The youngest of six children, Ortiz grew up in a creative environment where storytelling, collecting clay, gathering wild plants, and producing figurative pottery was part of everyday life. His grandmother Laurencita Herrera and his mother, Seferina Ortiz, were renowned Pueblo potters and an ongoing matrilineal heritage. “I didn’t even know this it was art was being created while I was growing up,” he remembers. Ortiz keeps Cochiti pottery traditions alive but transforms them into a contemporary vision that embraces his Pueblo history and culture and merges it with ominous themes, futurism, and storytelling.
Historic events like the 1680 Pueblo Revolt may not immediately spring to mind when you think of science fiction, but blending the two has occupied Ortiz for some time—think Star Wars. In May 2015, Denver Art Museum curated Ortiz’s solo exhibit. Set against Ortiz’s powerful graphic murals, the exhibition featured 31 clay figures and invited visitors to immerse themselves in a storyline that Ortiz has been working on for two decades. The storyline transports the viewer back more than three hundred years to the historical events of the 1680 Pueblo Revolt. It then hurtles forward through time to the year 2180, introducing a cast of characters from Ortiz’s screenplay Revolt 1680/2180 and how they shape the fantastical world he’s creating with clay and multi-media art. In October 2018, Colorado Springs Fine Art Center opened Revolution—Rise Against the Invasion, a continuance of Ortiz’s epic story arc, Revolt 1680/2180—a mash-up of Puebloan history interpreted with sci-fi fantasy iconography. Its theme is one of justice, of reversing the oppression of the Puebloan world by the Spanish invasion. The events of the Pueblo Revolt are little known among most Americans today; however, it remains a pivotal era of New Mexico’s history.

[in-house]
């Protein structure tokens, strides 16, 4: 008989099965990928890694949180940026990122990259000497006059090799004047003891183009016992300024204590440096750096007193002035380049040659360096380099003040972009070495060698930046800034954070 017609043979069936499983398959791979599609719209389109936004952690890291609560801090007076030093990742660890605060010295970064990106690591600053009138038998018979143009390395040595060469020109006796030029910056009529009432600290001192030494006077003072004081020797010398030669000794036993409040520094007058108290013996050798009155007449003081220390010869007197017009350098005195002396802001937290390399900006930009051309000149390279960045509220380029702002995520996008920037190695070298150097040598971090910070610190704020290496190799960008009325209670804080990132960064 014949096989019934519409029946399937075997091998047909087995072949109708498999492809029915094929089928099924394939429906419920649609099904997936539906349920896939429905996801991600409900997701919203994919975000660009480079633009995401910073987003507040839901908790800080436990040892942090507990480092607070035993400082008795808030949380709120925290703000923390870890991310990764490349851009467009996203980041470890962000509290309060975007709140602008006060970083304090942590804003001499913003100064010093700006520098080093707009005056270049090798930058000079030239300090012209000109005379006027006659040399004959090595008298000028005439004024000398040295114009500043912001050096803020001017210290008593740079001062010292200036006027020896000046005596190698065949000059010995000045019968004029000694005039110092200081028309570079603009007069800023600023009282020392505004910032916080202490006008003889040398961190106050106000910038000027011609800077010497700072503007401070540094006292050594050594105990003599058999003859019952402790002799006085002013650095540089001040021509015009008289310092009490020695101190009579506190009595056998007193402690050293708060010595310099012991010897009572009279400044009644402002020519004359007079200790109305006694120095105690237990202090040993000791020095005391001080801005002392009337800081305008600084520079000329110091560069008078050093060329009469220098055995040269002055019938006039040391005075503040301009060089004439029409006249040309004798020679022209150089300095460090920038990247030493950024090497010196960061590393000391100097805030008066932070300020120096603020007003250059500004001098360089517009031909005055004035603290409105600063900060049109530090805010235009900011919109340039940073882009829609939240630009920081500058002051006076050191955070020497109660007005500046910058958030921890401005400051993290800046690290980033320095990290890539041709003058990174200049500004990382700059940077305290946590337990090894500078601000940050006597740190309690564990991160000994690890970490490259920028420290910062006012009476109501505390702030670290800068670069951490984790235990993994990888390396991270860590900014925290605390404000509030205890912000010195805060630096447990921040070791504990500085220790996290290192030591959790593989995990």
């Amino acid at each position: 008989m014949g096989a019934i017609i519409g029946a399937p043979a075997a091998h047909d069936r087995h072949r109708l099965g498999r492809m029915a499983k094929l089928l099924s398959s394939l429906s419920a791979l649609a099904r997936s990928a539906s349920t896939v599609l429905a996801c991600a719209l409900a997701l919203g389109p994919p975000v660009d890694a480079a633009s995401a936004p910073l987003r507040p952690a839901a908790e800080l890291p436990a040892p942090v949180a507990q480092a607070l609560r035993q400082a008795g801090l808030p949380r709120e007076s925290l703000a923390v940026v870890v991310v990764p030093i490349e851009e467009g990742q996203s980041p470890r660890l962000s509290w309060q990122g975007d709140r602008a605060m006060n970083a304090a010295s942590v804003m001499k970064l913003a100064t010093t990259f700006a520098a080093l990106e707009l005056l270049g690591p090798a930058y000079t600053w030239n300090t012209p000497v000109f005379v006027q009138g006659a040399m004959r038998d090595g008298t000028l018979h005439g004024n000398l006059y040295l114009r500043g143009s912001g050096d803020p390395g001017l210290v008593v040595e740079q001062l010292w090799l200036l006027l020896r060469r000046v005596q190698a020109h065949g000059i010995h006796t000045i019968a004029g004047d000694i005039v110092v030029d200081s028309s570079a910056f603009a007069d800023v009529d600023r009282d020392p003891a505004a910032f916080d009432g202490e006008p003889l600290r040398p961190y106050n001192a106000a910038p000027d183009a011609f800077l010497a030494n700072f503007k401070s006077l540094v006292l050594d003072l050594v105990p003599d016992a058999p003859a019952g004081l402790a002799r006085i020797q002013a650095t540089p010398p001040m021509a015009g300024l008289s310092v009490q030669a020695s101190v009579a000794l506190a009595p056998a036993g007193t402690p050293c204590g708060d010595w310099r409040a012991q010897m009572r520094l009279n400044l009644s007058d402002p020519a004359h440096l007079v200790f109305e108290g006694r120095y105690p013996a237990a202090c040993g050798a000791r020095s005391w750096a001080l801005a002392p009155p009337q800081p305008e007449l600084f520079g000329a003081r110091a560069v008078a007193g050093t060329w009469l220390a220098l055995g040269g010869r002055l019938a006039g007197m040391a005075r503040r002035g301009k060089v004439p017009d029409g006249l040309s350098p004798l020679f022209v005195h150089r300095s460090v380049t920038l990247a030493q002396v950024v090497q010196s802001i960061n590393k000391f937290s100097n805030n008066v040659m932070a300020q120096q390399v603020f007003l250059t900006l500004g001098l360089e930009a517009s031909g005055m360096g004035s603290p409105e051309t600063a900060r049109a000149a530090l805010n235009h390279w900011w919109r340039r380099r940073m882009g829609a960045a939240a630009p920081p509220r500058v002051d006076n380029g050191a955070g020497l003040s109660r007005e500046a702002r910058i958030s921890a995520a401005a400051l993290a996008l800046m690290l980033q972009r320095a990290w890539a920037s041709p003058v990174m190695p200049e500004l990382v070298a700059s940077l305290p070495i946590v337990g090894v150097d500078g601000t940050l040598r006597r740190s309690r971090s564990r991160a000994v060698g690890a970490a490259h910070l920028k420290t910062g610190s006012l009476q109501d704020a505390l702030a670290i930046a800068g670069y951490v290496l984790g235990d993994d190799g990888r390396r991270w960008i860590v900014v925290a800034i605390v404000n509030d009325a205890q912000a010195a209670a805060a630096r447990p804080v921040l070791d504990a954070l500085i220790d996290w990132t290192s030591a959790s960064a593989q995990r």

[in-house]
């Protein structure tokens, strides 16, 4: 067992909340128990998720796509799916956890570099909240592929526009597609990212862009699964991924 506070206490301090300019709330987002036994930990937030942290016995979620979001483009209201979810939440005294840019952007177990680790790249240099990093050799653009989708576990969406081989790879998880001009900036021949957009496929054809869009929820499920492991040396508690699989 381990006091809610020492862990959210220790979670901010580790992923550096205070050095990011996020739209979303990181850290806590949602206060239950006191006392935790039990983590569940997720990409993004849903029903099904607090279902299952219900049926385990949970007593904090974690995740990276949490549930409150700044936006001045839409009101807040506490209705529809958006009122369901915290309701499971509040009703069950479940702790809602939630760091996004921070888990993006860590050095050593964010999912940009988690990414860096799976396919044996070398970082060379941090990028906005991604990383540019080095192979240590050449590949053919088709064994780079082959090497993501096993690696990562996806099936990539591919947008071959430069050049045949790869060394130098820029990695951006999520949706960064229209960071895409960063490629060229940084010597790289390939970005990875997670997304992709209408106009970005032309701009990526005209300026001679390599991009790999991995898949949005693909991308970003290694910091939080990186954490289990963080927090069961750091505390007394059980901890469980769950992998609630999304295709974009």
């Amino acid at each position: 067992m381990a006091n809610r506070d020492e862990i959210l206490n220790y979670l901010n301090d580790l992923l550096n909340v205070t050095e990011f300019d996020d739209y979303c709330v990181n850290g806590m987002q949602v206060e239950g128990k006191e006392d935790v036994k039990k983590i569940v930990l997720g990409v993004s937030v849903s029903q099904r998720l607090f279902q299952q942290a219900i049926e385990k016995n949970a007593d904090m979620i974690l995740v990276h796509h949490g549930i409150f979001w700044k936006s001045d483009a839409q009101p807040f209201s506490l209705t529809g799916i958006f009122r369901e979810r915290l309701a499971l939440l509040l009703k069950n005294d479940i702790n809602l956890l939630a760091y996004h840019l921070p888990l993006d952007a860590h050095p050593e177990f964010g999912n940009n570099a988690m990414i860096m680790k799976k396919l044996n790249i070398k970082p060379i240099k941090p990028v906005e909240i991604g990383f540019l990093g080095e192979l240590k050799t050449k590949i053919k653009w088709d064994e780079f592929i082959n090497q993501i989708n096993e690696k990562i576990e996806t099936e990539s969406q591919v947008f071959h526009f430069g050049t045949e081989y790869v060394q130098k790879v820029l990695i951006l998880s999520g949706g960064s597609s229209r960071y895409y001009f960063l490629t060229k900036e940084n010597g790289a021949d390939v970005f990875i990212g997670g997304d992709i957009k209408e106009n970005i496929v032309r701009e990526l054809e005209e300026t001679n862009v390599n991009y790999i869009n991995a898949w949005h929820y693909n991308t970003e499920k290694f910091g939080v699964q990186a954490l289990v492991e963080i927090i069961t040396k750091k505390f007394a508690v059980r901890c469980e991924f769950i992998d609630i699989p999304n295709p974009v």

Recently named the recipient of the 2022 Museum of Indian Arts and Culture’s Living Treasure Award, Ortiz collaborated on a newly released book, Virgil Ortiz: ReVOlution, a mid-career monograph retrospective that presents a view into Ortiz’s transformative pottery and art to illuminate his creative and artistic expressions. Ortiz’s ingenuity as a contemporary artist, provocateur, activist, futurist, and preservationist extends to his creativity adapted from traditional Cochiti pottery designs from one art form to the next.
“It’s important to tell people about the Pueblo Revolt of 1680. I want to give a voice to all the pottery destroyed at that time. I have made it my mission to retell this story in a way that speaks to the generations and, in turn, to educate the world.”
Ortiz’s mission continues to create global awareness that Pueblo communities are very much alive and have a level of vitality that speaks to generations of strength, persistence, brilliance, and thriving energy.